6 must-have reports for police chiefs

Police chiefs regularly face daunting challenges. Many departments suffer from overworked staff, the possibility of reduced resources, uncertain futures, and the list goes on. While there’s no magic wand to make all these challenges disappear, having accurate, unified, and usable data is the starting point to understanding and effectively addressing common challenges.

The reports police chiefs need

If preparation is the best offense, a major benefit is the ability to run reports combining reliable, up-to-date records with adaptable, easy-to-use analytic tools. The reports, for example, allow chiefs and supervisors to understand unit location, job demands, performance, and the necessary steps to ensure their officers are mentally healthy and not overworked.

Here are some of the reports chiefs should be reviewing:

  1. Calls for service: Chiefs need to know, at a moment’s notice, where and when calls are coming in, available capacity, and how those trends change over time.
  2. Cases by clearance type: Chiefs must be able to assess a lead investigator’s clearance rates for different types of cases and compare them agencywide.
  3. Incidents: These reports allow chiefs to see where incidents occur, incident type, the reporting officer, date/time, post/beat, and more.
  4. Officer activity: As an extension of an incident report, chiefs can see which activities specific officers are taking at any given time. This allows them to seek correlations between the reports.
  5. Monthly arrest: Arrest numbers are an important component of an agency’s activity, and this report allows chiefs to digest arrest trends by charge across neighborhoods, officers, and more.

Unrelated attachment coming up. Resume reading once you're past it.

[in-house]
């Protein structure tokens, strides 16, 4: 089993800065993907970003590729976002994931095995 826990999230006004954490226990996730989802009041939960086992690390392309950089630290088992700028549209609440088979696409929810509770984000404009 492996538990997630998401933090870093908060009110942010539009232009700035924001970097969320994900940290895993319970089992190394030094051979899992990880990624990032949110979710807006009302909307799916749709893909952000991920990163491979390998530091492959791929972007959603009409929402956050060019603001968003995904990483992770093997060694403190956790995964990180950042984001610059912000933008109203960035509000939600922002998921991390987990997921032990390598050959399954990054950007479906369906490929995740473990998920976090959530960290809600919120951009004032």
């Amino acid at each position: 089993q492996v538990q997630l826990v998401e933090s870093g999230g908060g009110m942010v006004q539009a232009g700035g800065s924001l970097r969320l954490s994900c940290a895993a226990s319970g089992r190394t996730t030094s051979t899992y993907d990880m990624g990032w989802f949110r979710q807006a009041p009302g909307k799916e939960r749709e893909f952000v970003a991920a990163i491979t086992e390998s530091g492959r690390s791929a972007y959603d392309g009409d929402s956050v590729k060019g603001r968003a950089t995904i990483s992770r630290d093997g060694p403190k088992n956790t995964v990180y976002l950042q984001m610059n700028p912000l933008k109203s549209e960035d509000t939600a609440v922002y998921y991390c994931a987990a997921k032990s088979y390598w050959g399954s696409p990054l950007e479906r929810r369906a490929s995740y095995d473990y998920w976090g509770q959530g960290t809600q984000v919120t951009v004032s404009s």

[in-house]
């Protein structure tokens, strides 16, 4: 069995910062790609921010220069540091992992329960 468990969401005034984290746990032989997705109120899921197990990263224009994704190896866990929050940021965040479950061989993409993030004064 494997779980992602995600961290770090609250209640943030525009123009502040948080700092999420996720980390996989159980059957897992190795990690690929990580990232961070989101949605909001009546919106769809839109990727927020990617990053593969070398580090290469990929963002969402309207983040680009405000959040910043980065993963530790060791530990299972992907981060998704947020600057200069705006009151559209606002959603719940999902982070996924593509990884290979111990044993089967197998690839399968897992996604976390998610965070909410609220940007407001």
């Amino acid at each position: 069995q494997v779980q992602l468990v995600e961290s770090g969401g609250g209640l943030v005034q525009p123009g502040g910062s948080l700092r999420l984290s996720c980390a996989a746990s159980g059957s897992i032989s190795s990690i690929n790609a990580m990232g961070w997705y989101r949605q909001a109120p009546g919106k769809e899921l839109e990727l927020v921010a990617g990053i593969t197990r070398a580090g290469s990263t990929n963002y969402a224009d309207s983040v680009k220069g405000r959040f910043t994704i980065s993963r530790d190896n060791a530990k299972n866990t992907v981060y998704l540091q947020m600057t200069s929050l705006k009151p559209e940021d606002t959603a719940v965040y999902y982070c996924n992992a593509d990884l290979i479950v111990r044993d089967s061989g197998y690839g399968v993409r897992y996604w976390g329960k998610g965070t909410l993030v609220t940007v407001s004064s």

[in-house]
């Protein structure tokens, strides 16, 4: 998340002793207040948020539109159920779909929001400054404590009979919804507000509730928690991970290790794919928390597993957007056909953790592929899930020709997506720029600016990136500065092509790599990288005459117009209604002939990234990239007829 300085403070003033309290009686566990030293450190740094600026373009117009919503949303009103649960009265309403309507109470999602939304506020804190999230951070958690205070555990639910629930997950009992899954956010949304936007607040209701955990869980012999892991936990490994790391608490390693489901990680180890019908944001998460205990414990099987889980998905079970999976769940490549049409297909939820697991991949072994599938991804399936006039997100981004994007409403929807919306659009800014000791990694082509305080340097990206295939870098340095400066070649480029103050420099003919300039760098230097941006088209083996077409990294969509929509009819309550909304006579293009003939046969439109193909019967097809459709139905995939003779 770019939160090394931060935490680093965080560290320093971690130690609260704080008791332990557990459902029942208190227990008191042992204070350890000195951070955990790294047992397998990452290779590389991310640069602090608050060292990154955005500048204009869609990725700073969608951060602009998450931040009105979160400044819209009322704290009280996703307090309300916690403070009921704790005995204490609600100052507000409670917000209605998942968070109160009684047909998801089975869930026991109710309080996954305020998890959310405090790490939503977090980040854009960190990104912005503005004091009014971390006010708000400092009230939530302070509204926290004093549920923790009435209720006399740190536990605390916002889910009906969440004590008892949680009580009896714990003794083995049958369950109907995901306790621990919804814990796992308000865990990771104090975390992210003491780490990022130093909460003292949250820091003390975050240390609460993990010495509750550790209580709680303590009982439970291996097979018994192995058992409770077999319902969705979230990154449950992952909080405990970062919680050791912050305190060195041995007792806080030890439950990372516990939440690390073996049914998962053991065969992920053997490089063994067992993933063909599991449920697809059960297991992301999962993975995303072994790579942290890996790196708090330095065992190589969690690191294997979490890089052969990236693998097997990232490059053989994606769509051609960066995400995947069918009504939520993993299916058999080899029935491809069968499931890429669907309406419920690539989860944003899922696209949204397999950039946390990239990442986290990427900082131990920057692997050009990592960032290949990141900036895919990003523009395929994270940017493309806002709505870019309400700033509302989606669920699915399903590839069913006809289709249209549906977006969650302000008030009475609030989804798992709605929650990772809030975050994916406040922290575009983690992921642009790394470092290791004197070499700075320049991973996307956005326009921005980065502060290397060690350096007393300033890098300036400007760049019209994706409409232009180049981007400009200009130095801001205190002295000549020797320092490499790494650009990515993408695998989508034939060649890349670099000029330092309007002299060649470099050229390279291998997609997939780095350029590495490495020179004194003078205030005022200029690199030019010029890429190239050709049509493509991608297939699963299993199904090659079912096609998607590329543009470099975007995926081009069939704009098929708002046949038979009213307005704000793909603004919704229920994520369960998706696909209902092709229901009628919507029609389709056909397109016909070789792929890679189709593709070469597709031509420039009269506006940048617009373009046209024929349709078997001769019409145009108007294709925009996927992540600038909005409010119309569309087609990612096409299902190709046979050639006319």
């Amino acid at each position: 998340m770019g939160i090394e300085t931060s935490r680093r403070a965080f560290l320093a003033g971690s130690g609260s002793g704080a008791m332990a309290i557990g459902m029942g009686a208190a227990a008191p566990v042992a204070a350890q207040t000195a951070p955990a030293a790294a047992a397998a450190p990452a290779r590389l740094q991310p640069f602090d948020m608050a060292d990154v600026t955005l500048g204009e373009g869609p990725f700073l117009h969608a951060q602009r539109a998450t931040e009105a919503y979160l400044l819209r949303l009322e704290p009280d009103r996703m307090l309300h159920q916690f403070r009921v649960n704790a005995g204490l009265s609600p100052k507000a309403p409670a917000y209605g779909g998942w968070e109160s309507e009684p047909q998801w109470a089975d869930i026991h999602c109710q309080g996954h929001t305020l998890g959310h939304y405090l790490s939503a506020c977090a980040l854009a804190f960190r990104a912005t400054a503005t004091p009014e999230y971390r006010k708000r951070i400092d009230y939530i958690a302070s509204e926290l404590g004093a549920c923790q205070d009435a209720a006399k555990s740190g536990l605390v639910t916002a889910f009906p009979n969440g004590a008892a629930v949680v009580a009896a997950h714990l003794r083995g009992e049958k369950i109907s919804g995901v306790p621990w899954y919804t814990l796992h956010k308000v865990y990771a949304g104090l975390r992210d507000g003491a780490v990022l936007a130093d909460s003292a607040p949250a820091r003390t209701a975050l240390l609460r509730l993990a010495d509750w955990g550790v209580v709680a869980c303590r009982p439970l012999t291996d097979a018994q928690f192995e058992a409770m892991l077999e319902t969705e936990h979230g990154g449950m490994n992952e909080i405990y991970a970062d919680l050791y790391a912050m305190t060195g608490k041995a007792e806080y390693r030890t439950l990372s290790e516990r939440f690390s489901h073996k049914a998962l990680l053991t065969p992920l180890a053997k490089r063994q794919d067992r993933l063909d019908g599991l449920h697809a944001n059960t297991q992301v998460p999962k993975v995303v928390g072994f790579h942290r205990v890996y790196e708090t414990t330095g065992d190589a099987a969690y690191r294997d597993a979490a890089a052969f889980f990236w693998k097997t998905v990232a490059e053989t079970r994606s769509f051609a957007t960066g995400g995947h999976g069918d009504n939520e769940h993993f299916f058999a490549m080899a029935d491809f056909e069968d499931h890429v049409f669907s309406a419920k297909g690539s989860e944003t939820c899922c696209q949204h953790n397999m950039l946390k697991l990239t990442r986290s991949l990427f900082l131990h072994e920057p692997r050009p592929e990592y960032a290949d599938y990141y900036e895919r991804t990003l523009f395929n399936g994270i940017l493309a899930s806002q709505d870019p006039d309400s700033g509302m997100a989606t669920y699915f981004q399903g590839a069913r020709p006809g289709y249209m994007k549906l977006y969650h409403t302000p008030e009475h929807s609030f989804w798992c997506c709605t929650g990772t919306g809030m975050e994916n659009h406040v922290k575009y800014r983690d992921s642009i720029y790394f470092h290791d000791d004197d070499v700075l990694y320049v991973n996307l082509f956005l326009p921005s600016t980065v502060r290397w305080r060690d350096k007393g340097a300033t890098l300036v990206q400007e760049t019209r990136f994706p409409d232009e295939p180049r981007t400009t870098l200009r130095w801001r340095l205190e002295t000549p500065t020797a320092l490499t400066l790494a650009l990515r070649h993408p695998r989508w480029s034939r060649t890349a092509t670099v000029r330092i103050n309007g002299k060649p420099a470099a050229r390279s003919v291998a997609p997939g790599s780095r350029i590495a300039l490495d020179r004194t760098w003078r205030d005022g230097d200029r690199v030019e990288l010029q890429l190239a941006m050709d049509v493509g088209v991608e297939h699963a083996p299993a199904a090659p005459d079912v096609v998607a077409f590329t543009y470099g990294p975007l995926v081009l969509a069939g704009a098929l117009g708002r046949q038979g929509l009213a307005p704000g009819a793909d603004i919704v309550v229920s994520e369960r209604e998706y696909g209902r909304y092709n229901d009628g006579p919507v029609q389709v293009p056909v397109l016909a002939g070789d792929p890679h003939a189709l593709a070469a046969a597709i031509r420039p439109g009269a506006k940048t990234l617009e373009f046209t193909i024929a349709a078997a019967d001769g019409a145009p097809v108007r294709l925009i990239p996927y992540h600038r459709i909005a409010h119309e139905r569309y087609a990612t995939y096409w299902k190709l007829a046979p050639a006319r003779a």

6. Use of force: In our political climate, it is essential for chiefs to understand when and where use-of-force incidents are occurring. Like monthly arrest numbers, these allow for trend lines across designated time periods.

By utilizing these reports and others, chiefs can tackle a number of pressing issues and be proactive regarding future challenges. When preparedness is key, proper reports make all the difference. Data about incidents, calls for service, and how officers respond provides chiefs with valuable insights on what resources are needed. The combination of robust operational records and analytics is also essential for transparency, building awareness, and engaging the public, politicians, and media in evidence-based discussion on the future direction of this vital public service.

Next steps

For more information on how our records management, mobile, and analytics software can help your agency improve visibility, performance, productivity, and staff well-being, visit the HxGN OnCall Records page.

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